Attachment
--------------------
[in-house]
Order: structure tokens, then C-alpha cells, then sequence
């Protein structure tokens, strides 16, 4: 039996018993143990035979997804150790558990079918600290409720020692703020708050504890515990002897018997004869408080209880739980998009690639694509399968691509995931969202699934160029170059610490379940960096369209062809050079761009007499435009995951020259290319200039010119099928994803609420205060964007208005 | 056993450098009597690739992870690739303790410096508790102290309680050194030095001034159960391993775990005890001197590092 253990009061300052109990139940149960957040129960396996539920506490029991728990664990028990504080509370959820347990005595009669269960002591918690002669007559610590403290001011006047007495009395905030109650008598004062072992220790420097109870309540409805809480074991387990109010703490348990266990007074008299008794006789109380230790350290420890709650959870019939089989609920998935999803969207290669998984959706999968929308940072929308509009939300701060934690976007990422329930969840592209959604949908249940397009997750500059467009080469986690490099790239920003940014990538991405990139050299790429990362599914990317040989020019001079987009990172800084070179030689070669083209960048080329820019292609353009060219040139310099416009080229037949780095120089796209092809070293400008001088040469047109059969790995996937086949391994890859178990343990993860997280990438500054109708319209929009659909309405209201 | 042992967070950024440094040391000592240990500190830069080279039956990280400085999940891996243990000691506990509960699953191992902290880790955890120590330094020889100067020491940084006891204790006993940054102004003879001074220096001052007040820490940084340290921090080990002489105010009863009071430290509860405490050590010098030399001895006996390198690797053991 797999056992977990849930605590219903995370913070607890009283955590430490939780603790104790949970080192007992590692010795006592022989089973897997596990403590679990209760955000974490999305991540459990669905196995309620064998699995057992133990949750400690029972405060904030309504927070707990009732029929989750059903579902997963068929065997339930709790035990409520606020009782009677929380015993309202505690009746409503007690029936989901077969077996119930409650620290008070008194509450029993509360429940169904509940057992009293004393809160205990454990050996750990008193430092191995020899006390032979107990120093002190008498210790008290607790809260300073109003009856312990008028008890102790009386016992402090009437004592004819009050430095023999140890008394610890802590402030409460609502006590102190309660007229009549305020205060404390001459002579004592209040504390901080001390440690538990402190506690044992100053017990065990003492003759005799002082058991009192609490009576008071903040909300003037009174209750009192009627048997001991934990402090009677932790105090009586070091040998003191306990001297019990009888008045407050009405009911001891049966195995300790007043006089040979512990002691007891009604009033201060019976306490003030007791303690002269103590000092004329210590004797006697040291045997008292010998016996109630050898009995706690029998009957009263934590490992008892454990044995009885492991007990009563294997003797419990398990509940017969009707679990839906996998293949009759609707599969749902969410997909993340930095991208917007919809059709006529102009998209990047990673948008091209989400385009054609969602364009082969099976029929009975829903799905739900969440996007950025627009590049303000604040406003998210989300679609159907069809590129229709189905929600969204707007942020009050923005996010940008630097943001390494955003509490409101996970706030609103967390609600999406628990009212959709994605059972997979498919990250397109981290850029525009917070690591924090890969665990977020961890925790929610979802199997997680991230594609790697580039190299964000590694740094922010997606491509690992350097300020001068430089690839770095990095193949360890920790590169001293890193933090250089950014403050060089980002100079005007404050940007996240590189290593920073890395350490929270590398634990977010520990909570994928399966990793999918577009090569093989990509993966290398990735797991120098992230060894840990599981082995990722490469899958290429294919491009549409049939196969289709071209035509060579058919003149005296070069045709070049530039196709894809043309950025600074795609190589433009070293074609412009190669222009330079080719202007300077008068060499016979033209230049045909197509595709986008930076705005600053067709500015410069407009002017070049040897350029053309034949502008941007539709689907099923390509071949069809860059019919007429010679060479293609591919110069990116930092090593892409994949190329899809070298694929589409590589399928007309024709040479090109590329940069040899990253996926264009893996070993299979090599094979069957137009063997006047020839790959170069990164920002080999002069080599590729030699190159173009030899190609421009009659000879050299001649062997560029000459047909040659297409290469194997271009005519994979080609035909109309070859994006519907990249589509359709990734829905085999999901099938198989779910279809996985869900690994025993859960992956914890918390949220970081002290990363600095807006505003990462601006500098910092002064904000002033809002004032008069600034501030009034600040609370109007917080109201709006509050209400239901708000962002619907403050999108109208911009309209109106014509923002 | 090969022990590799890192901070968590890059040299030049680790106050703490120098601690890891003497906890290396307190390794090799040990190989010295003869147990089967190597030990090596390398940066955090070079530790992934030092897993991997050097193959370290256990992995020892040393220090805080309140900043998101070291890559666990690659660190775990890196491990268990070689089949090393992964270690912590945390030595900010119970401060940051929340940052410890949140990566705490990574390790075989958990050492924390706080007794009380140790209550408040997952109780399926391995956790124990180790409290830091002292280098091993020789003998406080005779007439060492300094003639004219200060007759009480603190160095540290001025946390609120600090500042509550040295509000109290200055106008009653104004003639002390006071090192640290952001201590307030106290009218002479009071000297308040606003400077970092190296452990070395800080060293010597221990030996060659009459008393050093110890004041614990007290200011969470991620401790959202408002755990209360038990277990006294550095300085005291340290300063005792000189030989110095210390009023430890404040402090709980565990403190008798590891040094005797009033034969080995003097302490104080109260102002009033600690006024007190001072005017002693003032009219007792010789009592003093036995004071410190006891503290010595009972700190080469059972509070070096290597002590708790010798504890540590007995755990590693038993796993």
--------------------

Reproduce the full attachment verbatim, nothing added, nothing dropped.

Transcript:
[in-house]
Order: structure tokens, then C-alpha cells, then sequence
């Protein structure tokens, strides 16, 4: 039996018993143990035979997804150790558990079918600290409720020692703020708050504890515990002897018997004869408080209880739980998009690639694509399968691509995931969202699934160029170059610490379940960096369209062809050079761009007499435009995951020259290319200039010119099928994803609420205060964007208005 | 056993450098009597690739992870690739303790410096508790102290309680050194030095001034159960391993775990005890001197590092 253990009061300052109990139940149960957040129960396996539920506490029991728990664990028990504080509370959820347990005595009669269960002591918690002669007559610590403290001011006047007495009395905030109650008598004062072992220790420097109870309540409805809480074991387990109010703490348990266990007074008299008794006789109380230790350290420890709650959870019939089989609920998935999803969207290669998984959706999968929308940072929308509009939300701060934690976007990422329930969840592209959604949908249940397009997750500059467009080469986690490099790239920003940014990538991405990139050299790429990362599914990317040989020019001079987009990172800084070179030689070669083209960048080329820019292609353009060219040139310099416009080229037949780095120089796209092809070293400008001088040469047109059969790995996937086949391994890859178990343990993860997280990438500054109708319209929009659909309405209201 | 042992967070950024440094040391000592240990500190830069080279039956990280400085999940891996243990000691506990509960699953191992902290880790955890120590330094020889100067020491940084006891204790006993940054102004003879001074220096001052007040820490940084340290921090080990002489105010009863009071430290509860405490050590010098030399001895006996390198690797053991 797999056992977990849930605590219903995370913070607890009283955590430490939780603790104790949970080192007992590692010795006592022989089973897997596990403590679990209760955000974490999305991540459990669905196995309620064998699995057992133990949750400690029972405060904030309504927070707990009732029929989750059903579902997963068929065997339930709790035990409520606020009782009677929380015993309202505690009746409503007690029936989901077969077996119930409650620290008070008194509450029993509360429940169904509940057992009293004393809160205990454990050996750990008193430092191995020899006390032979107990120093002190008498210790008290607790809260300073109003009856312990008028008890102790009386016992402090009437004592004819009050430095023999140890008394610890802590402030409460609502006590102190309660007229009549305020205060404390001459002579004592209040504390901080001390440690538990402190506690044992100053017990065990003492003759005799002082058991009192609490009576008071903040909300003037009174209750009192009627048997001991934990402090009677932790105090009586070091040998003191306990001297019990009888008045407050009405009911001891049966195995300790007043006089040979512990002691007891009604009033201060019976306490003030007791303690002269103590000092004329210590004797006697040291045997008292010998016996109630050898009995706690029998009957009263934590490992008892454990044995009885492991007990009563294997003797419990398990509940017969009707679990839906996998293949009759609707599969749902969410997909993340930095991208917007919809059709006529102009998209990047990673948008091209989400385009054609969602364009082969099976029929009975829903799905739900969440996007950025627009590049303000604040406003998210989300679609159907069809590129229709189905929600969204707007942020009050923005996010940008630097943001390494955003509490409101996970706030609103967390609600999406628990009212959709994605059972997979498919990250397109981290850029525009917070690591924090890969665990977020961890925790929610979802199997997680991230594609790697580039190299964000590694740094922010997606491509690992350097300020001068430089690839770095990095193949360890920790590169001293890193933090250089950014403050060089980002100079005007404050940007996240590189290593920073890395350490929270590398634990977010520990909570994928399966990793999918577009090569093989990509993966290398990735797991120098992230060894840990599981082995990722490469899958290429294919491009549409049939196969289709071209035509060579058919003149005296070069045709070049530039196709894809043309950025600074795609190589433009070293074609412009190669222009330079080719202007300077008068060499016979033209230049045909197509595709986008930076705005600053067709500015410069407009002017070049040897350029053309034949502008941007539709689907099923390509071949069809860059019919007429010679060479293609591919110069990116930092090593892409994949190329899809070298694929589409590589399928007309024709040479090109590329940069040899990253996926264009893996070993299979090599094979069957137009063997006047020839790959170069990164920002080999002069080599590729030699190159173009030899190609421009009659000879050299001649062997560029000459047909040659297409290469194997271009005519994979080609035909109309070859994006519907990249589509359709990734829905085999999901099938198989779910279809996985869900690994025993859960992956914890918390949220970081002290990363600095807006505003990462601006500098910092002064904000002033809002004032008069600034501030009034600040609370109007917080109201709006509050209400239901708000962002619907403050999108109208911009309209109106014509923002 | 090969022990590799890192901070968590890059040299030049680790106050703490120098601690890891003497906890290396307190390794090799040990190989010295003869147990089967190597030990090596390398940066955090070079530790992934030092897993991997050097193959370290256990992995020892040393220090805080309140900043998101070291890559666990690659660190775990890196491990268990070689089949090393992964270690912590945390030595900010119970401060940051929340940052410890949140990566705490990574390790075989958990050492924390706080007794009380140790209550408040997952109780399926391995956790124990180790409290830091002292280098091993020789003998406080005779007439060492300094003639004219200060007759009480603190160095540290001025946390609120600090500042509550040295509000109290200055106008009653104004003639002390006071090192640290952001201590307030106290009218002479009071000297308040606003400077970092190296452990070395800080060293010597221990030996060659009459008393050093110890004041614990007290200011969470991620401790959202408002755990209360038990277990006294550095300085005291340290300063005792000189030989110095210390009023430890404040402090709980565990403190008798590891040094005797009033034969080995003097302490104080109260102002009033600690006024007190001072005017002693003032009219007792010789009592003093036995004071410190006891503290010595009972700190080469059972509070070096290597002590708790010798504890540590007995755990590693038993796993």